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'[EE]: Regulator shorting?'
2003\04\25@161229 by stanton54

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I am working on a circuit that uses an Atmel AVR in a speed controller
for an R/C airplane. The AVR and R/C receiver are powered by an
LP2986IM 5 volt linear low dropout regulator.

Once the battery gets down to 6 volts it's supposed to cut off the
motor. When I tried it the motor stopped, the red light went on, and
the regulator started smoking! It draws about 400 mA which is the
short-circuit limit for the regulator. It gets very hot and I can't
leave it on more than 1 or 2 seconds. Also the output voltage rises
to 5.7 volts, which is (or close to) the input voltage (and enough to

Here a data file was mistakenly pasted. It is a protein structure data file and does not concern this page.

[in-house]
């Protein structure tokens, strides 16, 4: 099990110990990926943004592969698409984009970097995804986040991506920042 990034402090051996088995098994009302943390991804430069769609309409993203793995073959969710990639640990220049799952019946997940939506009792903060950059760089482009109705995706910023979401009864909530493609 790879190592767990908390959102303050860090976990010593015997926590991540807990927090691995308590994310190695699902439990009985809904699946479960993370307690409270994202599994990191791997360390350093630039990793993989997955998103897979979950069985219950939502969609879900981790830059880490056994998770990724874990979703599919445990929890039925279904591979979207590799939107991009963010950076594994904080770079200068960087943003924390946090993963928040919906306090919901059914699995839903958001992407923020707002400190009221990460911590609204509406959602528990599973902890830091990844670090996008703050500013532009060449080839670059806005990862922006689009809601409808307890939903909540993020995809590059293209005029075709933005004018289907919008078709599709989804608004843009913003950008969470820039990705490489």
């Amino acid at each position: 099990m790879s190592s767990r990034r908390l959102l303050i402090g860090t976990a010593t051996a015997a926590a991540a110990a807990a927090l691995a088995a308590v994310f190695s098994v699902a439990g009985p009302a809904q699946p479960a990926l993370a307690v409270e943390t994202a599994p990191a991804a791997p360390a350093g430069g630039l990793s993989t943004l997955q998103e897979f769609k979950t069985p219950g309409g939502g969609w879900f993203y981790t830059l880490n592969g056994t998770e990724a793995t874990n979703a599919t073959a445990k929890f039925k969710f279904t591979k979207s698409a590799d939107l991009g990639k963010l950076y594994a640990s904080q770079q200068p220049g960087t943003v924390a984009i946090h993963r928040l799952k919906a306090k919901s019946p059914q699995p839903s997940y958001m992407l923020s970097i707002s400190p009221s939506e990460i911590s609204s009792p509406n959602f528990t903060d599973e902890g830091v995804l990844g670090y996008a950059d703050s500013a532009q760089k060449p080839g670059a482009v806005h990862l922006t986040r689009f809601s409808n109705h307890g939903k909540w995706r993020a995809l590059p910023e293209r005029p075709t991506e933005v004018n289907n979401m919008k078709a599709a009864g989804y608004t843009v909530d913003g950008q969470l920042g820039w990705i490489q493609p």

possibly wreck the AVR). The strange part is it's fine until the voltage
drops under 6 V or so. (I raised the cutoff setting and it was fine).

Does anyone have any idea what's wrong with this thing? Right now I'm
afraid to test it too much; everything is SMT and I don't really want
to build another one.

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2003\04\25@163556 by Bob Blick

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Is it possible the circuit is turning the motor on and off repeatedly?
That could generate all sorts of mayhem, especially if you have no
provision made for catching released energy from the motor. At the very
least you should probably have a catch diode across the motor. Also you
may need some bulk capacitance across the battery voltage.

More description of the circuit or a snip of the schematic would help
further diagnosis.

Cheerful regards,

Bob

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2003\04\25@163805 by David Minkler

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Hi,

It'll be easier to help with some kind of schematic.